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- The spirits of Denton
- A living canvas
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- Festival Review: Austin City Limits
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Netflix Rental: Take Shelter
Take Shelter (2011), 120 minutes
Rated R for some language.
Written and directed by Jeff Nichols
Starring: Michael Shannon, Jessica Chastain and Shea Whigham
Rating: 4.5 out of 5 stars
Curtis LaForche (Shannon), an Ohio construction worker living with his wife (Chastain) and their hearing-impaired child, begins to experience a series of bad dreams and hallucinations about an apocalyptic storm. Questioning his own sanity, LaForche seeks medical help and counseling. However, as his dreams worsen, threatening to destroy his career and tear apart his family, LaForche beings to build a storm shelter in his backyard. LaForche is debating whether he’s crazy or if there is really a deadly storm on the way.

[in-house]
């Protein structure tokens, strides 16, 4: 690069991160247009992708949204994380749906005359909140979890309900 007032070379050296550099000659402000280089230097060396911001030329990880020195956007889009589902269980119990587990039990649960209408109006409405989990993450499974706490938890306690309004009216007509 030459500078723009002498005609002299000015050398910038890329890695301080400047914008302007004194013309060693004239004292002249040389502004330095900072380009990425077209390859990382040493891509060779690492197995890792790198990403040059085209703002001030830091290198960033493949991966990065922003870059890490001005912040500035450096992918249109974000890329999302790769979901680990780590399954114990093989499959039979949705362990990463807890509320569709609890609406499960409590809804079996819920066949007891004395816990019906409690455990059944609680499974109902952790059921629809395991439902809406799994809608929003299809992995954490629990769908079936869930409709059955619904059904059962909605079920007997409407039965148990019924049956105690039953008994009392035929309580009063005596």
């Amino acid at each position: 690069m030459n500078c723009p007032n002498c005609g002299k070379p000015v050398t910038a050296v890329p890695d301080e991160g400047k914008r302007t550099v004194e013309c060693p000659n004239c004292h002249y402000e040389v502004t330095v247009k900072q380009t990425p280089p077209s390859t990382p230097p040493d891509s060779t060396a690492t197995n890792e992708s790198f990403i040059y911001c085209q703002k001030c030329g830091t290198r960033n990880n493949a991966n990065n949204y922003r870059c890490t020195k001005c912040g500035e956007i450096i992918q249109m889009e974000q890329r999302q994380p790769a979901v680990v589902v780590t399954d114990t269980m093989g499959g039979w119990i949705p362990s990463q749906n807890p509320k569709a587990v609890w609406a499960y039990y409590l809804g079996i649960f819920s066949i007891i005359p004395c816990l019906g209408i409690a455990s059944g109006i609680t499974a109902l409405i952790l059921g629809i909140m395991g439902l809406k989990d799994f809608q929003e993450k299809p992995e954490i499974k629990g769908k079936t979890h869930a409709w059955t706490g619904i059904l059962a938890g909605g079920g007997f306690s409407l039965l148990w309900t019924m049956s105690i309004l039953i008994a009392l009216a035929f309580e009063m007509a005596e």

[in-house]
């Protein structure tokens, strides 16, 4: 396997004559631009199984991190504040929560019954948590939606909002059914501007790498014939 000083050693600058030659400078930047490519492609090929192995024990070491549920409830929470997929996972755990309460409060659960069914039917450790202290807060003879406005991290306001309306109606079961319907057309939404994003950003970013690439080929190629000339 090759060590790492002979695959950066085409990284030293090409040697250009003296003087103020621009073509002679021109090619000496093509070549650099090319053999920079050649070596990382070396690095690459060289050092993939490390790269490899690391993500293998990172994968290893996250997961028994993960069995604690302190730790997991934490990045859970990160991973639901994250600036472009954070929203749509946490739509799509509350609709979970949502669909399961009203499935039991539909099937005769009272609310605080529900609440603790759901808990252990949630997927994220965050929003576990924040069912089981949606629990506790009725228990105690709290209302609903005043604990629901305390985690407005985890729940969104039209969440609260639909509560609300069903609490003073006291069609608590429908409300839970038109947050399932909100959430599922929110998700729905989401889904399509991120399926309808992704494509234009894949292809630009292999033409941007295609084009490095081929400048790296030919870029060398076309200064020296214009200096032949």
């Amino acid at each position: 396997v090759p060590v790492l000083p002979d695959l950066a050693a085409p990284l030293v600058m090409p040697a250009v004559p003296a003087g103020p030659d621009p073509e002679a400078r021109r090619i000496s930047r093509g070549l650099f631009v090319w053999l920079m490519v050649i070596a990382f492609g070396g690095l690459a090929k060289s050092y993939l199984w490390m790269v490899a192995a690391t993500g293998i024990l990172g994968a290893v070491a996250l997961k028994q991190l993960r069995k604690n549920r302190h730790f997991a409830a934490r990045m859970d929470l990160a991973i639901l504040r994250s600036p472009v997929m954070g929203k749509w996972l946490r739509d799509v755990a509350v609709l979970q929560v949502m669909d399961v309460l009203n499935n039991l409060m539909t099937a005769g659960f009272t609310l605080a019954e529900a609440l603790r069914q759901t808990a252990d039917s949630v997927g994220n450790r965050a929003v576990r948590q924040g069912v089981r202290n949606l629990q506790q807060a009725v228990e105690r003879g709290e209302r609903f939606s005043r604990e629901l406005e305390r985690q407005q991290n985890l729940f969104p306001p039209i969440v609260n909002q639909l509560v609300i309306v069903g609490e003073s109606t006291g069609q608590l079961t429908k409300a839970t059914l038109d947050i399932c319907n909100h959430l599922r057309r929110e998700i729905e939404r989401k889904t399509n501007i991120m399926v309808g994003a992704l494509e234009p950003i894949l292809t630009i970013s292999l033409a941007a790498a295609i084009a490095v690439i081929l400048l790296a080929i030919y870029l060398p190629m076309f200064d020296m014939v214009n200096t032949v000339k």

“Take Shelter” is a mesmerizing, suspenseful character-driven drama that gets underneath your skin. Not only does the film display alluring cinematography and skillful art direction that blends itself with its story from writer-director Nichols (“Mud”, 2013), but it features a powerful leading performance from Shannon (“Boardwalk Empire”, TV series) that should have earned him his second Oscar nomination.
This is a film that plays with your head and causes its audience to question their dreams and sanity, much like films “Shutter Island” (2010) and “Inception” (2010) did. It’s captivating from the film’s start – where we are introduced to the characters who deal with genuine humanistic problems – until the final frame, that leaves you breathless.
Recently snagging her second Oscar nomination (“Zero Dark Thirty”, 2012), Chastain continues her role-dominating streak. She is pitch perfect as LaForche’s concerned wife. However, Shannon is simply outstanding, constructing a character who is unable to decipher dreams from reality. He is the force behind this picture, causing the film to work coherently and remarkably well.
Great films are ones that allow their characters to develop at a human-like pace before throwing in authentic climatic elements. Too many screenwriters today buy into this more blockbuster-style of writing, essentially “Cliff Noting” scripts and serving the entrée before giving audiences a taste of an appetizer. Thankfully this is not the case with “Take Shelter.” It’s a masterpiece that deserves your full attention.
“Take Shelter” is also available on Blu-ray and DVD today.